The cockpit voice recorder from the Lion Air flight that crashed into the Java Sea on October 29 has been recovered, Indonesian officials said on Monday, a discovery that should help investigators piece together the details of the doomed flight that killed all 189 people on board.
Indonesian Navy spokesman Lt. Col. Agung Nugroho told reporters that the “black box” voice recorder of the Boeing 737 was found near the site of the crash at 9:10 a.m. local time, Indonesian newspaper Kompas reported.
Coordinating maritime affairs and fisheries minister Luhut Pandjaitan confirmed the finding, the Jakarta Post reported.
“It’s very good progress. I think the information in the box might make things clear,” Luhut said.
The voice recorder was one of the two black boxes used on the flight; the other, a flight data recorder, was recovered days after the crash.
A preliminary report based on the flight recorder’s data, issued in November by Indonesia’s National Transportation Safety Committee (KNKT), found that pilots struggled to control the plane as its automatic anti-stall system repeatedly pulled the plane’s nose down.
According to the report, the pilots of Lion Air Flight 610 first encountered the problem just minutes after takeoff and continued to manually override the automatic control more than two dozen times, with data showing the plane’s erratic flight path.
Contact was lost with the plane just 13 minutes after it took off from the capital, Jakarta, en route to the city of Pangkal Pinang.
The jet, a new Boeing 737 MAX 8, had experienced similar problems on a flight the night before but pilots had turned off the automatic safety feature.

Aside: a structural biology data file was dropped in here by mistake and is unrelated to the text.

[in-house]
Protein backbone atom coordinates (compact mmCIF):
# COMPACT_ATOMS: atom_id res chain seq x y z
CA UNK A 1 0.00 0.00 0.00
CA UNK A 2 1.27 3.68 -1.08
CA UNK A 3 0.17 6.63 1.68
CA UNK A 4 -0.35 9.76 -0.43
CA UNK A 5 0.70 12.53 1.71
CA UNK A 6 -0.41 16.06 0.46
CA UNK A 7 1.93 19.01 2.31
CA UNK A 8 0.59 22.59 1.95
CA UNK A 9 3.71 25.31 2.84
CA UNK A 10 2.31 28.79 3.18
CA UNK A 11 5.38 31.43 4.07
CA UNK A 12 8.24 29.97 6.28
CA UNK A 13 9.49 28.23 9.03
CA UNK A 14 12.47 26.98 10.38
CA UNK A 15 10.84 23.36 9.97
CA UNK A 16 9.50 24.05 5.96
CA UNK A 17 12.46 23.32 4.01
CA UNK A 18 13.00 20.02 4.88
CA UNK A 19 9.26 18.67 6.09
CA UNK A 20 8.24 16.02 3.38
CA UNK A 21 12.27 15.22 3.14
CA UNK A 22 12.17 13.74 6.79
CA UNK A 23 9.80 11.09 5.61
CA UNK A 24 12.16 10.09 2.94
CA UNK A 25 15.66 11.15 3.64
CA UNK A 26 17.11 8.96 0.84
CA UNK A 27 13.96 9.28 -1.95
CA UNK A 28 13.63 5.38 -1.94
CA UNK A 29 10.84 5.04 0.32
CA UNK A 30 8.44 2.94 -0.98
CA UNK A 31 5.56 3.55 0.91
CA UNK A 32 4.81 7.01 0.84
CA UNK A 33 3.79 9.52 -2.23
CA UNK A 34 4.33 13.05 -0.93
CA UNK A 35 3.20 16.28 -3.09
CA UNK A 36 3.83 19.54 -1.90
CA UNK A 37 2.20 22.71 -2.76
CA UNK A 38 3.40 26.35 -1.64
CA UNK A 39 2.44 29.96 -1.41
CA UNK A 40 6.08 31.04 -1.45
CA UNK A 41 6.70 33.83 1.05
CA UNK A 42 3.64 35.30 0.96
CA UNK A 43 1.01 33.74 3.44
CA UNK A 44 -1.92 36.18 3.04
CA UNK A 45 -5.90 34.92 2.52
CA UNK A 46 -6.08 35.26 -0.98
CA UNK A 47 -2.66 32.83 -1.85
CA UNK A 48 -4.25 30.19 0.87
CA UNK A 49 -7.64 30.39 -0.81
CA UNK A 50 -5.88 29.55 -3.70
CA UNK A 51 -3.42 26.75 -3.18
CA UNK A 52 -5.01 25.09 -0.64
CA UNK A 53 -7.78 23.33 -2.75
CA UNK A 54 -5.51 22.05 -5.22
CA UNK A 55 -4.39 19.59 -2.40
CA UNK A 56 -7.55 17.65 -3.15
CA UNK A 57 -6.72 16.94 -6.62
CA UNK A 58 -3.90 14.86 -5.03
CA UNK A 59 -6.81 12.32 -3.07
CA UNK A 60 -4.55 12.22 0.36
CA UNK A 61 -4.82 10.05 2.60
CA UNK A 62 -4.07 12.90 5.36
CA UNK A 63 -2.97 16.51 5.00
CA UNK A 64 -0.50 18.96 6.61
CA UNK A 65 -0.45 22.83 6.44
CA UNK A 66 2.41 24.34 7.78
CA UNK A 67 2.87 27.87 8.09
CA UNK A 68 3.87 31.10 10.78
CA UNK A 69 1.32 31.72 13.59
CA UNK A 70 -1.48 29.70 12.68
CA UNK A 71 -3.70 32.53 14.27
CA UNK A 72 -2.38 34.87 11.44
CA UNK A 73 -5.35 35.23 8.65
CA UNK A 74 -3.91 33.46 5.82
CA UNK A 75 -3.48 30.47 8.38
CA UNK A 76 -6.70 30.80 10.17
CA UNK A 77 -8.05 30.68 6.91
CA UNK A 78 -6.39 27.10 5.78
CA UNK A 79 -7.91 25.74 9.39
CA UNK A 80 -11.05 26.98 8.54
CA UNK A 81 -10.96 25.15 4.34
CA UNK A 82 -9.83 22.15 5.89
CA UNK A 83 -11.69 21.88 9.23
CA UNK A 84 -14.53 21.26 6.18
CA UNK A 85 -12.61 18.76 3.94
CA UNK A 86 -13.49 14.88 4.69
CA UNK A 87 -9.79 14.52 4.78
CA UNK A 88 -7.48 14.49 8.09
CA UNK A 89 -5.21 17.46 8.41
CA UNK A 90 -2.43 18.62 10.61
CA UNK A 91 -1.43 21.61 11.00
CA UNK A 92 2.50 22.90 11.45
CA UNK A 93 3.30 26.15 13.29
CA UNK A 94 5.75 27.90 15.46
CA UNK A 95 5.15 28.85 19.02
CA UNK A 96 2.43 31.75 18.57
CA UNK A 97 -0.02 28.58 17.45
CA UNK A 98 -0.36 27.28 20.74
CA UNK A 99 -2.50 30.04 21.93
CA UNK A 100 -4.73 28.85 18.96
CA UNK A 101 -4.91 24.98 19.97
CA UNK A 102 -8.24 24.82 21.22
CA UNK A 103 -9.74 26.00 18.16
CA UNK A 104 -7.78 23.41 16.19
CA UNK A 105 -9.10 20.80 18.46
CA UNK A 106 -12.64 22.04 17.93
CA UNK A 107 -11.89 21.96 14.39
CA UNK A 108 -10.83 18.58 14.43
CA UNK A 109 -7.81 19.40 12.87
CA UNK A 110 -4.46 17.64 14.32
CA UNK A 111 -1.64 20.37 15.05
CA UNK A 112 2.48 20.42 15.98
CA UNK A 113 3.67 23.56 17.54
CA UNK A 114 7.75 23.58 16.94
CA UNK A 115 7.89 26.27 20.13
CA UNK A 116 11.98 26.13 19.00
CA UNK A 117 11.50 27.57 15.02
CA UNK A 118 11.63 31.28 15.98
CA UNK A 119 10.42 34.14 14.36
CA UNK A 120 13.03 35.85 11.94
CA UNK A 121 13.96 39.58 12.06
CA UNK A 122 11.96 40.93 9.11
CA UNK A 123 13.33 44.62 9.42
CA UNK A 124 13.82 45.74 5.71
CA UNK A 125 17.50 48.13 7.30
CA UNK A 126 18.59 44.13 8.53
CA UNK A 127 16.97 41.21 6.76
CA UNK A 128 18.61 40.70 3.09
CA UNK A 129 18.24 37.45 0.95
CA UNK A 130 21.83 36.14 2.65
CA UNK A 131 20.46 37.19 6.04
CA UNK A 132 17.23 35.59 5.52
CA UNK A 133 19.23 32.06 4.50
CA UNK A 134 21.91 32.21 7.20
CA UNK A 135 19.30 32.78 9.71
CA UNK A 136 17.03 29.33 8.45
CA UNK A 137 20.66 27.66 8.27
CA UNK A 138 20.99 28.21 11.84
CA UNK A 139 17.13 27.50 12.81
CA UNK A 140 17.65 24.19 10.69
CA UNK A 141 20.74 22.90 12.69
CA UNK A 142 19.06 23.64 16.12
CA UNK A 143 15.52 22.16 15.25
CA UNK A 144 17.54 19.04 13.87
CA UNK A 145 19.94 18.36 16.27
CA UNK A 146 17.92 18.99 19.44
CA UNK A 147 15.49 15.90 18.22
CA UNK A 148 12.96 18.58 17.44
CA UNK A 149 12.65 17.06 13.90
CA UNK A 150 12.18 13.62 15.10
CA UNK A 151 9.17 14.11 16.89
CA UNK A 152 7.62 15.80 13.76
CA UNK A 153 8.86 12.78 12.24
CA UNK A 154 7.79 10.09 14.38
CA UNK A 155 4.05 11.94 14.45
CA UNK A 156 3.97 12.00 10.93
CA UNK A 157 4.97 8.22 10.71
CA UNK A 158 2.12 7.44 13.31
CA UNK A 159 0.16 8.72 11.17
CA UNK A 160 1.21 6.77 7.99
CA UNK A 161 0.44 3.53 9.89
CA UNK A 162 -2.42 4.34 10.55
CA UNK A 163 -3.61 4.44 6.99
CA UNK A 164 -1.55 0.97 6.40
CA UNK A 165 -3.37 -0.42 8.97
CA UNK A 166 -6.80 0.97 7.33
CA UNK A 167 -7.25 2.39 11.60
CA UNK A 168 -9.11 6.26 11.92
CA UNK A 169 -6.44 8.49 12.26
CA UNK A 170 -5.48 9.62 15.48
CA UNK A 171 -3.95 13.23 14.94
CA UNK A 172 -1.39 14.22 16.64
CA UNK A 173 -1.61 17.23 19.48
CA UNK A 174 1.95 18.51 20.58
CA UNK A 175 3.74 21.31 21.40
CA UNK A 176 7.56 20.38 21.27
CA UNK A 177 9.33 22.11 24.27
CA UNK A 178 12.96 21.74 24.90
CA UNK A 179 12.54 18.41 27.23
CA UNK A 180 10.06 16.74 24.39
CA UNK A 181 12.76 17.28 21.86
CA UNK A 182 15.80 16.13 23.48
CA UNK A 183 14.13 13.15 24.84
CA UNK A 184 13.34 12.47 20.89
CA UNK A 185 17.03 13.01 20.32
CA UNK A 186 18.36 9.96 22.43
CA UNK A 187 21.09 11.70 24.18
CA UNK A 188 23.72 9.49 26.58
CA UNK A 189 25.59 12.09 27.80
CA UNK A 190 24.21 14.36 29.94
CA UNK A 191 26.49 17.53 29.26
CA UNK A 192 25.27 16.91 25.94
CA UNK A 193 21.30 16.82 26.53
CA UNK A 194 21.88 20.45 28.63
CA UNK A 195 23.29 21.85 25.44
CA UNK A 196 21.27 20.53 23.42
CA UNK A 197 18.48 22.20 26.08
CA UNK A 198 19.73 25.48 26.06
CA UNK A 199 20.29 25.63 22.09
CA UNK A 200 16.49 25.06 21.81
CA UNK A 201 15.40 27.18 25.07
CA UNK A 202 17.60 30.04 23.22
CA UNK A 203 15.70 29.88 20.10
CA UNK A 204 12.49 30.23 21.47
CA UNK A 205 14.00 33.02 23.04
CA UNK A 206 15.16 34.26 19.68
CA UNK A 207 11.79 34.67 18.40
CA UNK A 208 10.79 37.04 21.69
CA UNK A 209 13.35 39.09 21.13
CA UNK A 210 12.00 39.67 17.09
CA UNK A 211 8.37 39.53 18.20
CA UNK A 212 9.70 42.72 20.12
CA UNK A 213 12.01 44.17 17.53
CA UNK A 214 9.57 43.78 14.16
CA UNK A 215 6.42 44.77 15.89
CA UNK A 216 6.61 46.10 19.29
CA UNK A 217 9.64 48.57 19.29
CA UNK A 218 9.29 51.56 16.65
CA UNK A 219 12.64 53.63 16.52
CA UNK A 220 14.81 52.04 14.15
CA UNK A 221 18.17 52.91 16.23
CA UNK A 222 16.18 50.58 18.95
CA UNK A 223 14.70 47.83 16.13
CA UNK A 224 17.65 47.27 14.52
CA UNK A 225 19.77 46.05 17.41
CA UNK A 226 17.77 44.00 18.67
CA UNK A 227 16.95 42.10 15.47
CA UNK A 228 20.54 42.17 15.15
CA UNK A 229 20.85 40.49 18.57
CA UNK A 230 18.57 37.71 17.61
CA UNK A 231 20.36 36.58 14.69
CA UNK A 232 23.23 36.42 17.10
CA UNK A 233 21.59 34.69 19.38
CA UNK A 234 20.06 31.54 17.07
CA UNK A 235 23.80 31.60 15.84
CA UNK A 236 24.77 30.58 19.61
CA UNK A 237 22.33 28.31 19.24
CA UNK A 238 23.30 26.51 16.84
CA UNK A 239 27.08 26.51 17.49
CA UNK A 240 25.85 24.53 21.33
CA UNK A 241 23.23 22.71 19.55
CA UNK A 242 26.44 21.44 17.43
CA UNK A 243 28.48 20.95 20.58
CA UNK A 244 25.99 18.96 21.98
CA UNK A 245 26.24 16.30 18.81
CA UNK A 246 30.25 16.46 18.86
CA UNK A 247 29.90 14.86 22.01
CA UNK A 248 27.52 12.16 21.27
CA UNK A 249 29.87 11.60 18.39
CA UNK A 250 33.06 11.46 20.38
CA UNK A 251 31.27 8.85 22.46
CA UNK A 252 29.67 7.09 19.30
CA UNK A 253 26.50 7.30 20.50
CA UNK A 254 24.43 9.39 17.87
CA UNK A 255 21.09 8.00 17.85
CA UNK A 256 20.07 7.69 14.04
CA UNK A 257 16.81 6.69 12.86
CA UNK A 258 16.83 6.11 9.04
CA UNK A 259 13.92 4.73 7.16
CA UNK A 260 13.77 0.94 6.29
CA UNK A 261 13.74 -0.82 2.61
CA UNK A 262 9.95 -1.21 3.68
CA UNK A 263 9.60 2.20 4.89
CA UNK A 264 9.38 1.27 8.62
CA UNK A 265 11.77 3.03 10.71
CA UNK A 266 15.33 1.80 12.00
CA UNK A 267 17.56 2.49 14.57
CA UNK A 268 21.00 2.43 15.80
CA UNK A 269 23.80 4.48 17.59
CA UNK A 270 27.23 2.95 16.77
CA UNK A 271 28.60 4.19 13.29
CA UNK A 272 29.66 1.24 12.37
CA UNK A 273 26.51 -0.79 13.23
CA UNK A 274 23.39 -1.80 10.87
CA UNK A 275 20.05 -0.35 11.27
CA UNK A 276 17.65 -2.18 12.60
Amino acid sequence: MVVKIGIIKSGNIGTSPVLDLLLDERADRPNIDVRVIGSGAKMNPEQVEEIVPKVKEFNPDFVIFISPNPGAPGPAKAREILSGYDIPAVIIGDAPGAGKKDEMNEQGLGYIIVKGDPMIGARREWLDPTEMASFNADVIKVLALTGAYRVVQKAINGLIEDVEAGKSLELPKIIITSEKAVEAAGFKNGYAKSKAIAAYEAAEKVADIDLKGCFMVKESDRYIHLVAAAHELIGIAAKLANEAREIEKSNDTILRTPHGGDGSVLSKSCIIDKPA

The aircraft had also recorded problems measuring airspeed and altitude on four flights in the three days prior to the doomed, the report noted. Two days prior to its final flight, an “angle of attack” sensor that measures air flow over the plane’s wings was replaced.
Boeing has been hit with several lawsuits by family members of the victims of the crash, alleging that the automated safety system was faulty and that the aircraft manufacturer had failed to sufficiently document the system in its operations manual and train pilots on its use.
In a statement on the preliminary report, aircraft manufacturer Boeing said it was “deeply saddened by the loss of Lion Air Flight 610” but defended the safety of the Boeing MAX, calling it “as safe as any airplane that has ever flown the skies.”
Jakarta-based Lion Air, which was founded in 1999, has had some safety and maintenance issues in the past and was banned from flying into European airspace from 2007 until 2016. The airline had a crash in 2004 that killed 25 people and has had a number of other incidents, including a crash landing in the sea near Bali in which all 108 passengers survived.
If the black box discovered on Monday is undamaged, its recordings of cockpit conversations and background noise could provide vital information on what went wrong with the flight.
Human remains were also discovered at the seabed site where the black box was recovered, said Ridwan Djamaluddin, a deputy maritime minister, according to the Associated Press.